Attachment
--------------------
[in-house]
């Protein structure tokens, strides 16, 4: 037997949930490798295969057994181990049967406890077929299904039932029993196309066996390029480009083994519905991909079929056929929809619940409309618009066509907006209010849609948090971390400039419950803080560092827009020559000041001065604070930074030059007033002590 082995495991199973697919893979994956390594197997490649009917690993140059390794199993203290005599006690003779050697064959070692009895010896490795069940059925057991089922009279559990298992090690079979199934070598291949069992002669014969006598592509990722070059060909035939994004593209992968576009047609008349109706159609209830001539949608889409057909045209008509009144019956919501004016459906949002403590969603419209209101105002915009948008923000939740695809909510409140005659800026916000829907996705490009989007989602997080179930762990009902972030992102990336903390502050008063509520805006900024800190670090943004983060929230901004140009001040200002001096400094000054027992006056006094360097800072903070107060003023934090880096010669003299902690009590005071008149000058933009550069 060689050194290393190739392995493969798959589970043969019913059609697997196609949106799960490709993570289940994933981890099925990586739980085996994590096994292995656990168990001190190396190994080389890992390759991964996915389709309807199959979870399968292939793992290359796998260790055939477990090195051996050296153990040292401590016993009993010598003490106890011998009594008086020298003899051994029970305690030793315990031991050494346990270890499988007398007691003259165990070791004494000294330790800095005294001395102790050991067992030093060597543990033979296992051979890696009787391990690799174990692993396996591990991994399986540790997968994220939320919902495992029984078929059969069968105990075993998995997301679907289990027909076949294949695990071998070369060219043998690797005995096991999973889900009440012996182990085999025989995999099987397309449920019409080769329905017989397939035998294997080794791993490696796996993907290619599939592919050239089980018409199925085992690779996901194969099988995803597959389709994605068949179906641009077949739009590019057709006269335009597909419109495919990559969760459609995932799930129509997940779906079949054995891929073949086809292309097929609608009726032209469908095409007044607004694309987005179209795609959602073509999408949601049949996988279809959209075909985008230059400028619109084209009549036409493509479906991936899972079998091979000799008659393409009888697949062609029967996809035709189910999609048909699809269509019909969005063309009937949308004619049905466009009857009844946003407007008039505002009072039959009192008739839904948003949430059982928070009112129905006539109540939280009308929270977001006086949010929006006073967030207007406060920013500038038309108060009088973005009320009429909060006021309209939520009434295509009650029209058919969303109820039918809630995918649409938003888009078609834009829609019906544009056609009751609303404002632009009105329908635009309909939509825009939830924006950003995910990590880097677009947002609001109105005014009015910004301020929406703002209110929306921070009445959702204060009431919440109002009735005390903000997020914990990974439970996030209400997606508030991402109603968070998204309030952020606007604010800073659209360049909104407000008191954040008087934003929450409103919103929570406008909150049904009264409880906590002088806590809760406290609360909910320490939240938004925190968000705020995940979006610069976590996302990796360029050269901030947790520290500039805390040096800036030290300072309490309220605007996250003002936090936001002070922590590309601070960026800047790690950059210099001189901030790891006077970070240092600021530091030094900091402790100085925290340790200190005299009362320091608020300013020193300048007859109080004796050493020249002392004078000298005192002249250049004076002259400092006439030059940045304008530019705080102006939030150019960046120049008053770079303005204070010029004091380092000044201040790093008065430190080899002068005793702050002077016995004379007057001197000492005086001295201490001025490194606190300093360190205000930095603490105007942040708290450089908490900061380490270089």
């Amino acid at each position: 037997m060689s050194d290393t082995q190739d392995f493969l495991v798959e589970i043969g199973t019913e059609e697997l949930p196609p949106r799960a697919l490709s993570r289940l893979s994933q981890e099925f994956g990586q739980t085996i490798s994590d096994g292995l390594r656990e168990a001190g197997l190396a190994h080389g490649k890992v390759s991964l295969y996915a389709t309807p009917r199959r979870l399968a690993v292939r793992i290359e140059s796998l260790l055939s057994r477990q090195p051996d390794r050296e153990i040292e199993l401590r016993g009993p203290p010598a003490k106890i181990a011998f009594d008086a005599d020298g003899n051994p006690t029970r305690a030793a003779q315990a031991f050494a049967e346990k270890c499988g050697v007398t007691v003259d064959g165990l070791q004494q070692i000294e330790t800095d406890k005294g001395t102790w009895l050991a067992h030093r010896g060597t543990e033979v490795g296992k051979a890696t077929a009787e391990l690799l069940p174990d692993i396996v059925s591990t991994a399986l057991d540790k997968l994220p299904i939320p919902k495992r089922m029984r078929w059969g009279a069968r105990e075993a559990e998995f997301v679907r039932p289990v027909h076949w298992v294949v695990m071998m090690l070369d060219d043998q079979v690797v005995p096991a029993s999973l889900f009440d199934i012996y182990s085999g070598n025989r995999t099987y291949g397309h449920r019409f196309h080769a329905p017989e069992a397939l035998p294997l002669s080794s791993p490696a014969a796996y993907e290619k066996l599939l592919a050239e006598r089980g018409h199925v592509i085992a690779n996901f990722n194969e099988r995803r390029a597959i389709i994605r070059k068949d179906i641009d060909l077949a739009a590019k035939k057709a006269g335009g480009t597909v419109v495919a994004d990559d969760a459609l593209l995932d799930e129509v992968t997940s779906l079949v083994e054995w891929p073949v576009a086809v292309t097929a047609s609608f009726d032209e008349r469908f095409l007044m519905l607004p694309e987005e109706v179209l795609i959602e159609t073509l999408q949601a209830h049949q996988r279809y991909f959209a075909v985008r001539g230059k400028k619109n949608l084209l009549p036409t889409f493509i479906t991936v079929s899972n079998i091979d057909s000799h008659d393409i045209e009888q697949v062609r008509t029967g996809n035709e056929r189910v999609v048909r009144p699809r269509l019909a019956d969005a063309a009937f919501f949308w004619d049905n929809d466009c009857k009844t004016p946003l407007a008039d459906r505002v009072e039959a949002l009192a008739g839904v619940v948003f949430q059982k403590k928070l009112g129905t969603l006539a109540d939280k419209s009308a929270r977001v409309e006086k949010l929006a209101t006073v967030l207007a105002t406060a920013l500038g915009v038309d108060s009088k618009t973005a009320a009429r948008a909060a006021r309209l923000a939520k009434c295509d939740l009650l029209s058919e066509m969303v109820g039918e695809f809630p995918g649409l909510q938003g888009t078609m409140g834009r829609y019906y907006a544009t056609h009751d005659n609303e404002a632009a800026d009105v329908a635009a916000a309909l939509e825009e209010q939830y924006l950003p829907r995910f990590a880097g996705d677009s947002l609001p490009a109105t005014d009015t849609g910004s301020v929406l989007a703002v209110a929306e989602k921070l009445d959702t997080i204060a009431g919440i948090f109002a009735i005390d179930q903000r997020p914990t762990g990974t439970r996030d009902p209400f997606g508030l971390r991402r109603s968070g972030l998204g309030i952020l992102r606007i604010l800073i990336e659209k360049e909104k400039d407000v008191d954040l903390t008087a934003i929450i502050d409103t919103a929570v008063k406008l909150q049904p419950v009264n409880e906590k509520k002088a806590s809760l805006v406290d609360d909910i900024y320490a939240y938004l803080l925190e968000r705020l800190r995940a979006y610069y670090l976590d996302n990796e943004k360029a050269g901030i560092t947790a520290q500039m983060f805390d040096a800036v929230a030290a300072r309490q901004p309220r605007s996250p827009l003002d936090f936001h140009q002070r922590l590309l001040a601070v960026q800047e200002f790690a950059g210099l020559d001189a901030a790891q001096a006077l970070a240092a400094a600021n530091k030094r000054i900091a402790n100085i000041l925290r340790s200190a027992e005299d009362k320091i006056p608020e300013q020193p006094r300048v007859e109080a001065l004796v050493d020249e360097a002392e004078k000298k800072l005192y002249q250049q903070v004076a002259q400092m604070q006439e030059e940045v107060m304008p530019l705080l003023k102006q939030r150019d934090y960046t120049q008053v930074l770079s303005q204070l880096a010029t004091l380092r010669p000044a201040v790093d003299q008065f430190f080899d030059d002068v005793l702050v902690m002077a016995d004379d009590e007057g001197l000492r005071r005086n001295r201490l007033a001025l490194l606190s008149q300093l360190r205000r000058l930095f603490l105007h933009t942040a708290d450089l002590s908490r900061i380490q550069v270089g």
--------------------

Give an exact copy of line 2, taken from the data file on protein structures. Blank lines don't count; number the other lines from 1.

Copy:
């Protein structure tokens, strides 16, 4: 037997949930490798295969057994181990049967406890077929299904039932029993196309066996390029480009083994519905991909079929056929929809619940409309618009066509907006209010849609948090971390400039419950803080560092827009020559000041001065604070930074030059007033002590 082995495991199973697919893979994956390594197997490649009917690993140059390794199993203290005599006690003779050697064959070692009895010896490795069940059925057991089922009279559990298992090690079979199934070598291949069992002669014969006598592509990722070059060909035939994004593209992968576009047609008349109706159609209830001539949608889409057909045209008509009144019956919501004016459906949002403590969603419209209101105002915009948008923000939740695809909510409140005659800026916000829907996705490009989007989602997080179930762990009902972030992102990336903390502050008063509520805006900024800190670090943004983060929230901004140009001040200002001096400094000054027992006056006094360097800072903070107060003023934090880096010669003299902690009590005071008149000058933009550069 060689050194290393190739392995493969798959589970043969019913059609697997196609949106799960490709993570289940994933981890099925990586739980085996994590096994292995656990168990001190190396190994080389890992390759991964996915389709309807199959979870399968292939793992290359796998260790055939477990090195051996050296153990040292401590016993009993010598003490106890011998009594008086020298003899051994029970305690030793315990031991050494346990270890499988007398007691003259165990070791004494000294330790800095005294001395102790050991067992030093060597543990033979296992051979890696009787391990690799174990692993396996591990991994399986540790997968994220939320919902495992029984078929059969069968105990075993998995997301679907289990027909076949294949695990071998070369060219043998690797005995096991999973889900009440012996182990085999025989995999099987397309449920019409080769329905017989397939035998294997080794791993490696796996993907290619599939592919050239089980018409199925085992690779996901194969099988995803597959389709994605068949179906641009077949739009590019057709006269335009597909419109495919990559969760459609995932799930129509997940779906079949054995891929073949086809292309097929609608009726032209469908095409007044607004694309987005179209795609959602073509999408949601049949996988279809959209075909985008230059400028619109084209009549036409493509479906991936899972079998091979000799008659393409009888697949062609029967996809035709189910999609048909699809269509019909969005063309009937949308004619049905466009009857009844946003407007008039505002009072039959009192008739839904948003949430059982928070009112129905006539109540939280009308929270977001006086949010929006006073967030207007406060920013500038038309108060009088973005009320009429909060006021309209939520009434295509009650029209058919969303109820039918809630995918649409938003888009078609834009829609019906544009056609009751609303404002632009009105329908635009309909939509825009939830924006950003995910990590880097677009947002609001109105005014009015910004301020929406703002209110929306921070009445959702204060009431919440109002009735005390903000997020914990990974439970996030209400997606508030991402109603968070998204309030952020606007604010800073659209360049909104407000008191954040008087934003929450409103919103929570406008909150049904009264409880906590002088806590809760406290609360909910320490939240938004925190968000705020995940979006610069976590996302990796360029050269901030947790520290500039805390040096800036030290300072309490309220605007996250003002936090936001002070922590590309601070960026800047790690950059210099001189901030790891006077970070240092600021530091030094900091402790100085925290340790200190005299009362320091608020300013020193300048007859109080004796050493020249002392004078000298005192002249250049004076002259400092006439030059940045304008530019705080102006939030150019960046120049008053770079303005204070010029004091380092000044201040790093008065430190080899002068005793702050002077016995004379007057001197000492005086001295201490001025490194606190300093360190205000930095603490105007942040708290450089908490900061380490270089």